Fort Worth Stock Show

February 7, 2014

Tractors, tie-down roping and ... TollTags?

Toll roads aren’t thought to be popular in rural parts of Texas, but it turns out that more than a few TollTags have been sold at the Stock Show.

Folks at the Stock Show may not be going hog wild over TollTags, but they’re not thumbing their snouts at them either.

As the Fort Worth Stock Show enters its final of its 23-day run Saturday, it turns out that the North Texas Tollway Authority has won over more than a few new customers.

The tollway authority, which is based in Plano, has distributed 193 new TollTags at a booth in the Amon G. Carter Jr. Exhibits Hall, spokesman Michael Rey said Friday.

“It is critical for us to get the word out to drivers so they can be aware of how they can use a TollTag to get the lowest possible rate,” Rey said.

It seemed perhaps an unlikely match when the tollway authority decided to set up a booth at the Stock Show. After all, much of the opposition to toll roads in Texas comes from the state’s rural areas.

But what makes the tollway authority’s sales strategy make sense is a project known as Chisholm Trail Parkway. It’s a planned toll road extending 28 miles from Interstate 30 near downtown Fort Worth to U.S. 67 in Cleburne. The project, which could open as soon as May, creates a whole new potential customer base for the tollway authority, which in the past has focused most of its marketing efforts on the north Dallas area.

In addition to Chisholm Trail Parkway, motorists on the west side of the Metroplex soon will be able to use the TollTags on managed toll lanes placed on existing freeways. Those roads include I-30, Loop 820, Texas 121/183 and Interstate 35W.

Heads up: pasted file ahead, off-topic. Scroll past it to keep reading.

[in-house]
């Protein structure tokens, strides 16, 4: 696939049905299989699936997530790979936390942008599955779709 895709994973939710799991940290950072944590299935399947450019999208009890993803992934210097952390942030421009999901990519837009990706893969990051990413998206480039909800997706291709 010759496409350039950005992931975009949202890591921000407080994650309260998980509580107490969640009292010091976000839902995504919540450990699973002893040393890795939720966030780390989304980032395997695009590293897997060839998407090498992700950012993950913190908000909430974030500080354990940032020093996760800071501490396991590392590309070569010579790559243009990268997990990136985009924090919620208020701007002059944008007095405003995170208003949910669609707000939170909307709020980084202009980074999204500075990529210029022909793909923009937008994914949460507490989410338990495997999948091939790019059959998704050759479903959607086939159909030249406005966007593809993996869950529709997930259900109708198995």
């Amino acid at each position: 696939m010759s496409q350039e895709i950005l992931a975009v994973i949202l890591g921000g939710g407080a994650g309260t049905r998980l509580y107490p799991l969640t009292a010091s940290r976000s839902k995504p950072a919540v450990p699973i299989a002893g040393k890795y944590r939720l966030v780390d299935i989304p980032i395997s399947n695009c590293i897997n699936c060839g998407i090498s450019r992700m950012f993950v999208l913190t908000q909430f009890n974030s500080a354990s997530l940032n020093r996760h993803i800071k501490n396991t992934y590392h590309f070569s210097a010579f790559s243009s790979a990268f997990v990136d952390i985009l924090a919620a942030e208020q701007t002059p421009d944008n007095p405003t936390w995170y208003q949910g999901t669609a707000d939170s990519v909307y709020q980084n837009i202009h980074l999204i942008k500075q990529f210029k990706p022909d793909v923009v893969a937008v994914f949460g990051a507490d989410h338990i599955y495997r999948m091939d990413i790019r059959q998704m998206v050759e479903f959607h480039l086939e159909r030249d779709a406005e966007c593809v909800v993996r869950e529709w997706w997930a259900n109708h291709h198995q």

The tollway authority’s booth in the Amon G. Carter Jr. Exhibit Hall is adjacent to a boot-shine booth. Each day, a steady stream of passers-by has stopped by to inquire about the cost of TollTags, or to gaze at the wall-size map of Chisholm Trail Parkway on display, a pair of attendants explained.

“We’re probably talking to more than 100 people per day,” said one booth attendant, who asked that his name not be used because he’s not authorized to speak to the media on behalf of the tollway authority. “On Saturday, we opened up about 35 accounts, with more than 60 TollTags.”

On Friday, Bill Newsom of Azle stopped by the tollway authority’s booth. Newsom, who already has a TollTag, greeted the representatives politely, but he also vented a bit of his frustration that he recently tried to update his credit card information online but couldn’t get through on

Overall, Newsom is satisfied with his TollTag experience. TollTags are mounted on users’ windshields, making it possible to pay tolls electronically rather than waiting for a toll bill to arrive in the mail.

North Texas toll roads did away with human-staffed toll booths in 2010. So now, motorists who use toll roads may pay either with a windshield device such as a TollTag, or they can wait for the tollway authority — which uses license plate photography to keep track of vehicles on its roads — to send a bill in the mail.

“I have a TollTag, but about the only time I use it is when the grandkids have sports in McKinney, or something like that,” Newsom said, smiling.

In all, the tollway authority manages 1.4 million TollTag accounts, with 2.8 million actual TollTags placed on vehicles. Most TollTag accounts include more than one TollTag, because families with multiple cars will pay for the TollTags with a single account.

By Friday afternoon, the tollway authority representatives staffing a booth at the Stock Show had made contact with 6,196 customers, including 29 bilingual contacts, Rey said. Those contacts resulted in 146 new TollTag accounts being opened, and 193 TollTags being issued.

Related content


Editor's Choice Videos